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The Yankees shouldn’t worry about Brett Gardner

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Though he’s not hitting for as much power, Gardner remains a steady contributor for the 2018 Yankees.

MLB: New York Yankees at Tampa Bay Rays Kim Klement-USA TODAY Sports

The Yankees know what they are going to get out of Brett Gardner every year. Sure, there will be some ebbs and flows, but they can count on the veteran to produce somewhere around a .255/.340/.400 batting line with top-notch defense and baserunning.

So far this year, the song remains the same. Although his offensive numbers are slightly down, Gardner has still been one of the top contributors on the Yankees. They have experimented with giving him more days off and dropping him in the order against tough left-handers, but the Yankees continue to roll out Gardner as an everyday player during the stretch run. A deep dive into the numbers suggests this is the right call, too.

It’s helpful to start with Gardner’s rate stats to see if there has even been a decline. Going by his traditional stats, it would appear that he is hitting for less power and a marginally lower average. Bad luck, however, can be attributed for some of this. Just consider his .278 BABIP, the lowest mark of his career.

That’s been the case for Gardner this year, and we can say that definitively because all of his other stats have stayed the same. His walk and strikeout rates are the second-best of his career; his isolated power isn’t too far off from where it has been; he’s still hitting for the same percentage of hard and soft contact; and he’s still averaging over four pitches per plate appearance. Basically, he’s been the same Gardner of old, but the combination of bad luck and age-related questions have made it seem like he’s been in decline when he isn’t.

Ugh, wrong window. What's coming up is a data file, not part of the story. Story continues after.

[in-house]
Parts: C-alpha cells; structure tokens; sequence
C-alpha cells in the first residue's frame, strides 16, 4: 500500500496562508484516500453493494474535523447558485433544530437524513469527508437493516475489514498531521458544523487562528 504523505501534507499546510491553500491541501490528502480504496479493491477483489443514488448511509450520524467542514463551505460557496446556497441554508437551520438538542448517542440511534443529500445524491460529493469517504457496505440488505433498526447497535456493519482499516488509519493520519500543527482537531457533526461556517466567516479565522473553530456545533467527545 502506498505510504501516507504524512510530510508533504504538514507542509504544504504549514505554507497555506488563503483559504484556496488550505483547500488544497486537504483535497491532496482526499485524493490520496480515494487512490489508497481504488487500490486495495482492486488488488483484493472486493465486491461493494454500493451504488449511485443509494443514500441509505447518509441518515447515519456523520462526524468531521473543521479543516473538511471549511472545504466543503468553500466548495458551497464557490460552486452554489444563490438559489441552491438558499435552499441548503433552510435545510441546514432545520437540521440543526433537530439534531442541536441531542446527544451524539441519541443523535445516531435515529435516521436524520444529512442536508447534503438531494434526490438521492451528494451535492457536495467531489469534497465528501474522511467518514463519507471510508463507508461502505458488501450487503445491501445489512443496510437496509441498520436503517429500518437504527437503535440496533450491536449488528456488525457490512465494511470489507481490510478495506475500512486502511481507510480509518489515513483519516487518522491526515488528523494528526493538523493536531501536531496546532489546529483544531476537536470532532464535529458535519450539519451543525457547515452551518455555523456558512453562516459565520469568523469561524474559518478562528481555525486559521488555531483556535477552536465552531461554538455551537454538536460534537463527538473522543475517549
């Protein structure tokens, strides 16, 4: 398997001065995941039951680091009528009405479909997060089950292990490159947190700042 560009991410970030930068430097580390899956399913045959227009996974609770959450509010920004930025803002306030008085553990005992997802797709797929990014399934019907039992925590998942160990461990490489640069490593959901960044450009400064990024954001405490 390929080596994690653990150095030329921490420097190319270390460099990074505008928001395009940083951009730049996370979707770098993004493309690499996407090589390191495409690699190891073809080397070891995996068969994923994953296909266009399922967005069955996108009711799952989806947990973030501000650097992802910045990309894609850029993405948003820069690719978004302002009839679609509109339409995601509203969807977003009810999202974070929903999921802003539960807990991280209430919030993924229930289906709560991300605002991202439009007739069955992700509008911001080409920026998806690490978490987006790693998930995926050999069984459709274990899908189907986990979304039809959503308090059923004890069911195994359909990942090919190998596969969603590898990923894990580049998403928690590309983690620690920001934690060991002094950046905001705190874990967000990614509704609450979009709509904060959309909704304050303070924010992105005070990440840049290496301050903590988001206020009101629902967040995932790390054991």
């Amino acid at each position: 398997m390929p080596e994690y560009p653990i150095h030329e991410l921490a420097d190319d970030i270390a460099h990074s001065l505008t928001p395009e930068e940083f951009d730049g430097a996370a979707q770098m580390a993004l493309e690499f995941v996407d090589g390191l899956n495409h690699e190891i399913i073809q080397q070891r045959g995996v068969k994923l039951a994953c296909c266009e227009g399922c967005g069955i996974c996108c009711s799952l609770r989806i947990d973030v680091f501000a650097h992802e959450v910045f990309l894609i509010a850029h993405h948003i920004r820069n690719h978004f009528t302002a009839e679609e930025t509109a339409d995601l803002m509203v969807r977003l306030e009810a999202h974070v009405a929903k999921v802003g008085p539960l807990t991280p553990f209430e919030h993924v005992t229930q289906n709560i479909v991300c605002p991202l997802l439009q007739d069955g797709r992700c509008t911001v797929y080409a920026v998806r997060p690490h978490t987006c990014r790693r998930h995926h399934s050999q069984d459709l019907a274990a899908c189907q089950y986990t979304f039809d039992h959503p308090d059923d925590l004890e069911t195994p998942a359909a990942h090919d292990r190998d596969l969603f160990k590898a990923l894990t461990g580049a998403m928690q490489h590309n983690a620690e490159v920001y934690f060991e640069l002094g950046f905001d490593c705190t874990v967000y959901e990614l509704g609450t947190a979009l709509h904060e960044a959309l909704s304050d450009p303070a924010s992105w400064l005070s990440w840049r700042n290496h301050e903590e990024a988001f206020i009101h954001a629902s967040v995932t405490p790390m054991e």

As for the rest of Gardner’s skill set, he is still at the top of his game. He remains one of the Yankees’ best fielder and a perennial Gold Glove candidate, as his club-leading DRS can attest. He is still the club’s best baserunner by both the eye test and BsR. Although he doesn’t steal as many bases as he used to, Gardner knows when to pick his spots. Since 2014, perhaps when Gardner’s “selective” baserunning period began, he is 90-110 in stolen base attempts. That’s good for an 81.8 percent success rate, ninth best in the big leagues. And those were his age 30-34 seasons!

Fans need to consider the total package when evaluating Gardner. Those who do will find that old reliable is sixth on the team in WAR. Numbers alone, though, can’t quantify what Gardner means to the Yankees in the clubhouse. He’s one of just a few veteran leaders on this young team, and his grind-it-out style of play is a great way to start rallies. Although his contract is up at the end of this year, the Yankees can either exercise an option or re-sign him to a new deal. While Clint Frazier is an intriguing prospect, no one around this team would ever advocate moving on from Gardner.

Brett Gardner has been an underrated piece on this year’s Yankees. Although his numbers have taken a minuscule hit, he’s the perfect spark-plug to sit atop the lineup and one of the best clubhouse guys on the roster. If the Yankees are going to make any noise in October, you can be sure that Gardner will be right in the middle of it.